Some parents say vaccines and teens don't mix

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Some parents say vaccines and teens don't mix

Parents of students gather in front of the Seoul Metropolitan Office of Education on Dec. 22 to argue that vaccines should not be forced on teens. They also argued that both online and offline classes should be available for students who have to quarantine. [NEWS1]

Parents of students gather in front of the Seoul Metropolitan Office of Education on Dec. 22 to argue that vaccines should not be forced on teens. They also argued that both online and offline classes should be available for students who have to quarantine. [NEWS1]

 
Ms. Lee, a 16-year old high school student, reacted badly to her second vaccine shot last month. She was hospitalized for two weeks and missed school for a total of three.
 
“My child was sick due to the after-effects of a vaccine shot and missed final exams at school, but the government did not give any advice or help,” said Jeon Seung-hee, her mother. 
 
“The government was the one that pushed [youngsters] to get vaccines, yet all the burden falls on the parents when there is a bad reaction.”
 
Another teenager, who got his second jab in August, is still suffering from side effects. The 18-year-old was diagnosed with pericarditis and had to stay in a hospital for about six weeks. He had missed the national college entrance exam last month and is still on steroids.
 
Worries about vaccines and teens are only growing after the government announced earlier this month that vaccine passes will soon be mandatory for individuals between 12 and 17 for a range of normal activities. 
 
Horror stories of side effects are shared online, and this week, five more cases of teenagers suffering from vaccine after-effects were described on the Blue House petition site.
 
On that site, one mother in Changwon, South Gyeongsang, said her daughter in middle school went into a coma after she got her first vaccine shot last month. The daughter had diabetes. She needed to be vaccinated, the mother said, to attend cram schools, which will require vaccine passes soon.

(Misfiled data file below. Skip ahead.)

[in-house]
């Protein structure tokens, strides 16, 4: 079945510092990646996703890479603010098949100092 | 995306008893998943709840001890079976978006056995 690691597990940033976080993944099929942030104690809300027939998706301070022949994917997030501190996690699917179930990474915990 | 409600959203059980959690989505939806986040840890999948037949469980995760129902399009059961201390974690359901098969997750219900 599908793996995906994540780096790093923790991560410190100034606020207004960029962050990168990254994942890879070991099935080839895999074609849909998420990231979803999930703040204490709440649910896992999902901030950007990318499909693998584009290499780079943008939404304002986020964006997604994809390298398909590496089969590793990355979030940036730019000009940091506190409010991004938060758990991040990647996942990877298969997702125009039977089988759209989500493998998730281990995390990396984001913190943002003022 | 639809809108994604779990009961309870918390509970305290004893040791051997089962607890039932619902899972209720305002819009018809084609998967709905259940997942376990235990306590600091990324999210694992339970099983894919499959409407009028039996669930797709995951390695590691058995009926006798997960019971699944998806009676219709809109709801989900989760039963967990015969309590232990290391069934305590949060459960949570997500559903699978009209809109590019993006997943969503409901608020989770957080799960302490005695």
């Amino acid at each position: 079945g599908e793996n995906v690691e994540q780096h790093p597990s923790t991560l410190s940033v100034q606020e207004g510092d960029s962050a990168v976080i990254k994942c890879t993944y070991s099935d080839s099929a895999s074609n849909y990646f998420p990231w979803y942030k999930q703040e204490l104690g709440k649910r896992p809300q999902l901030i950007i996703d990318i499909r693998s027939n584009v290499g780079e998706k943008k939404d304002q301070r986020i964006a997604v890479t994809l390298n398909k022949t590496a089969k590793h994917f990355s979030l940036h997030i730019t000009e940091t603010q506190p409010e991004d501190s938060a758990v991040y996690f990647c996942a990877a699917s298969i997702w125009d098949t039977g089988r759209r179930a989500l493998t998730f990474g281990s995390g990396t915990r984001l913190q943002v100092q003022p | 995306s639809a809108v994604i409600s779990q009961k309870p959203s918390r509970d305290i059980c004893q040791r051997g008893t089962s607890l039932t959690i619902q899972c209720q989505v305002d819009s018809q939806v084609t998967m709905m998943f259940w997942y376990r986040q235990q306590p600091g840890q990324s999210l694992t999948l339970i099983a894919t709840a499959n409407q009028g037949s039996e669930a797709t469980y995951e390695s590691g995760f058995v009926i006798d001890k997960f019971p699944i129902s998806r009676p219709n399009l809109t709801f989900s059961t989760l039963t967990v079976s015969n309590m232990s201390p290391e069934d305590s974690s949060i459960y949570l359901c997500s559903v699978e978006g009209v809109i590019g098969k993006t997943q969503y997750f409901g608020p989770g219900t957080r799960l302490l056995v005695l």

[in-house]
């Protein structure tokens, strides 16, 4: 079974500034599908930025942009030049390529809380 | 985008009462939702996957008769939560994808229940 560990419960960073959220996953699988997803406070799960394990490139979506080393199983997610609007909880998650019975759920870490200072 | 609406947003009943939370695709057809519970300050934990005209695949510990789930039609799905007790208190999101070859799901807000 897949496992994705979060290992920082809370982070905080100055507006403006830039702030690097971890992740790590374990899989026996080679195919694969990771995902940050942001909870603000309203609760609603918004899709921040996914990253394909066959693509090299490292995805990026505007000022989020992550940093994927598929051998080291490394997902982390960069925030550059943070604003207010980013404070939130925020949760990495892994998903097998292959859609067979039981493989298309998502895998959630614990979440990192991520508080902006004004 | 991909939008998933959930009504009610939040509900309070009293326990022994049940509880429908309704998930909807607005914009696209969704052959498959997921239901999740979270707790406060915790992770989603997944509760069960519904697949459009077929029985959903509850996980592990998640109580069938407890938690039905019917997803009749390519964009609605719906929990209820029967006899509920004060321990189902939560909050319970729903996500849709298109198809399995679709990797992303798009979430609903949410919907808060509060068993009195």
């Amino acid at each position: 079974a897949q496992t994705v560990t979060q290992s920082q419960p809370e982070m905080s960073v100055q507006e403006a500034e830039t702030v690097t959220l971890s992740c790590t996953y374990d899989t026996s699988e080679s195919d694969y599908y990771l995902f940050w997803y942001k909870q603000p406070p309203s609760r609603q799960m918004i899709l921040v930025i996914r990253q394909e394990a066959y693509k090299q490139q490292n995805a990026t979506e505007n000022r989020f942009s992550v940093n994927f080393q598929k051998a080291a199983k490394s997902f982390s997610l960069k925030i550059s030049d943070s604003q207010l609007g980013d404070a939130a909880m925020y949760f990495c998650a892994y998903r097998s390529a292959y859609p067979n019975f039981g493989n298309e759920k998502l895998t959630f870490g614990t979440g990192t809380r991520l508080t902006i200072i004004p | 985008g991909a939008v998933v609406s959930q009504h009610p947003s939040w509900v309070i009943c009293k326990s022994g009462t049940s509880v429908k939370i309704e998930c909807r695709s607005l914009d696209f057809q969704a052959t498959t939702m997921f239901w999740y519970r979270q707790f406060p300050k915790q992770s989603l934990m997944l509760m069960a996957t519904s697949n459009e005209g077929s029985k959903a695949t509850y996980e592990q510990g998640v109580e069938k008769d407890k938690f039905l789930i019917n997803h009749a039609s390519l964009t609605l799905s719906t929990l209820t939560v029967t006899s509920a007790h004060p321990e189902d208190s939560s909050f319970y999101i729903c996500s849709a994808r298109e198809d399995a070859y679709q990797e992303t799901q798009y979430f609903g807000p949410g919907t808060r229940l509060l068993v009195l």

According to the Korea Disease Control and Prevention Agency, reports of adverse reactions from vaccines in people between the ages of 12 and 18 are lower than in any other age groups: 316 cases for every 100,000 shots compared to 592.6 for people in their 20s and 669 for people in their 30s. However, cases of myocarditis and pericarditis are more common in teens.
 
The Ministry of Education is shifting its vaccine pass plans for teens. Originally, it planned to require teens to use vaccine passes for a range of activities from Feb. 1. That required first shots by Dec. 27.
 
But a backlash from parents made the ministry reconsider its schedule.
 
“All options are open,” said a Ministry of Education spokesperson in a media briefing Monday. “[The announcement] can happen within this year or early next year.”
 
Despite controversy and scary online stories, 71.1 percent of people between the ages of 12 and 17 got their first shots as of Dec. 28, while 47.8 percent are done with the second. Sixteen and 17 year olds are the most vaccinated, with 84.6 percent done with their first dose and 71.2 percent finished their course. Twelve year olds are the least vaccinated, with 43 percent done with the first shot and 19.3 percent finished their course.  
 
 
 

BY SUK GYEONG-MIN and LEE SUN-MIN [kjdnational@joongang.co.kr]
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